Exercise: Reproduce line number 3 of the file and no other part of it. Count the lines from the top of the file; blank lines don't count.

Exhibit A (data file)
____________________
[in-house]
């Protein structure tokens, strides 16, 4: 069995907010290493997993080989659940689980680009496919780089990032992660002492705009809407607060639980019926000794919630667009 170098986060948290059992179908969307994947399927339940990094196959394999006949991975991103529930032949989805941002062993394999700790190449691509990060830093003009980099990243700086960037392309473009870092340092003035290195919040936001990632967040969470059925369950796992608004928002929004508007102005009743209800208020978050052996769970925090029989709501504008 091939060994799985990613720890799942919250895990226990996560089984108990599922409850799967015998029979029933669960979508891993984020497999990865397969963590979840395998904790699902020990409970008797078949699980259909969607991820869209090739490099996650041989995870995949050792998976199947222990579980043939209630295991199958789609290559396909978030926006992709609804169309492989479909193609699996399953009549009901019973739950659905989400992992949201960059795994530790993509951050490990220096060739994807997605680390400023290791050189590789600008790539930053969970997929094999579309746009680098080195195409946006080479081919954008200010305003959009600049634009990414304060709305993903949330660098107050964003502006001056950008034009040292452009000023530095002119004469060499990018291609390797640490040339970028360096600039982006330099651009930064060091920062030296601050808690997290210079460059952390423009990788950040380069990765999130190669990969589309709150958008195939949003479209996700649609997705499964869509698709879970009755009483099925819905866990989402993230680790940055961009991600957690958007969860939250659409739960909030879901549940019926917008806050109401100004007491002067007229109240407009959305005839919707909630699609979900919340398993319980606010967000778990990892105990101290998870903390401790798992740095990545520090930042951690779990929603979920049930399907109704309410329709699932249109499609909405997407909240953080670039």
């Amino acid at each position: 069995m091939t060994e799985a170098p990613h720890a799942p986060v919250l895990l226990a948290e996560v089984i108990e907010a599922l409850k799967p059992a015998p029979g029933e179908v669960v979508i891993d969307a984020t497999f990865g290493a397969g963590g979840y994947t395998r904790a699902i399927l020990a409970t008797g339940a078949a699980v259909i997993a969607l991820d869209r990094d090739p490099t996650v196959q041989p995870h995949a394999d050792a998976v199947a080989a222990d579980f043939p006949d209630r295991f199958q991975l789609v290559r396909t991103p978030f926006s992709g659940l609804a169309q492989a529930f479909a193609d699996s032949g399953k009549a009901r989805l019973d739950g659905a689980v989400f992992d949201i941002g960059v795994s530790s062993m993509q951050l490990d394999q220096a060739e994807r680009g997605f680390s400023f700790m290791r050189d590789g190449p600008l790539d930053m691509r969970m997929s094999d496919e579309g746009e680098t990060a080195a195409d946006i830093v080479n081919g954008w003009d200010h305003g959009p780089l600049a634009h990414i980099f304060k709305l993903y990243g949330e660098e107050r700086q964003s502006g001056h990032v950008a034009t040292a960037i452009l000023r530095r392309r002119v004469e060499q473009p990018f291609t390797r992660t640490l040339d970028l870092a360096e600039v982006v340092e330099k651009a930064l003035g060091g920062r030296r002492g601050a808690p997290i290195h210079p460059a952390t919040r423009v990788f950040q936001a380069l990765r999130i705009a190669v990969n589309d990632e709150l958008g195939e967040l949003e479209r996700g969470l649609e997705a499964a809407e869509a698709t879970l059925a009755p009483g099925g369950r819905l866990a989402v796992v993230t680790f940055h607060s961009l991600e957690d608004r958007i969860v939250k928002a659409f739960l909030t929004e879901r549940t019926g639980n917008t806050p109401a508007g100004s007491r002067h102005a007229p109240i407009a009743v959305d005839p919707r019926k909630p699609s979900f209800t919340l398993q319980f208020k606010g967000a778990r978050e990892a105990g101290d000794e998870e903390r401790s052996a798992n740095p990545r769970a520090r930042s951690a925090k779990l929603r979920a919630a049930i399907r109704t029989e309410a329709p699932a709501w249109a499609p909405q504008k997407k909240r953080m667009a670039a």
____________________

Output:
């Amino acid at each position: 069995m091939t060994e799985a170098p990613h720890a799942p986060v919250l895990l226990a948290e996560v089984i108990e907010a599922l409850k799967p059992a015998p029979g029933e179908v669960v979508i891993d969307a984020t497999f990865g290493a397969g963590g979840y994947t395998r904790a699902i399927l020990a409970t008797g339940a078949a699980v259909i997993a969607l991820d869209r990094d090739p490099t996650v196959q041989p995870h995949a394999d050792a998976v199947a080989a222990d579980f043939p006949d209630r295991f199958q991975l789609v290559r396909t991103p978030f926006s992709g659940l609804a169309q492989a529930f479909a193609d699996s032949g399953k009549a009901r989805l019973d739950g659905a689980v989400f992992d949201i941002g960059v795994s530790s062993m993509q951050l490990d394999q220096a060739e994807r680009g997605f680390s400023f700790m290791r050189d590789g190449p600008l790539d930053m691509r969970m997929s094999d496919e579309g746009e680098t990060a080195a195409d946006i830093v080479n081919g954008w003009d200010h305003g959009p780089l600049a634009h990414i980099f304060k709305l993903y990243g949330e660098e107050r700086q964003s502006g001056h990032v950008a034009t040292a960037i452009l000023r530095r392309r002119v004469e060499q473009p990018f291609t390797r992660t640490l040339d970028l870092a360096e600039v982006v340092e330099k651009a930064l003035g060091g920062r030296r002492g601050a808690p997290i290195h210079p460059a952390t919040r423009v990788f950040q936001a380069l990765r999130i705009a190669v990969n589309d990632e709150l958008g195939e967040l949003e479209r996700g969470l649609e997705a499964a809407e869509a698709t879970l059925a009755p009483g099925g369950r819905l866990a989402v796992v993230t680790f940055h607060s961009l991600e957690d608004r958007i969860v939250k928002a659409f739960l909030t929004e879901r549940t019926g639980n917008t806050p109401a508007g100004s007491r002067h102005a007229p109240i407009a009743v959305d005839p919707r019926k909630p699609s979900f209800t919340l398993q319980f208020k606010g967000a778990r978050e990892a105990g101290d000794e998870e903390r401790s052996a798992n740095p990545r769970a520090r930042s951690a925090k779990l929603r979920a919630a049930i399907r109704t029989e309410a329709p699932a709501w249109a499609p909405q504008k997407k909240r953080m667009a670039a």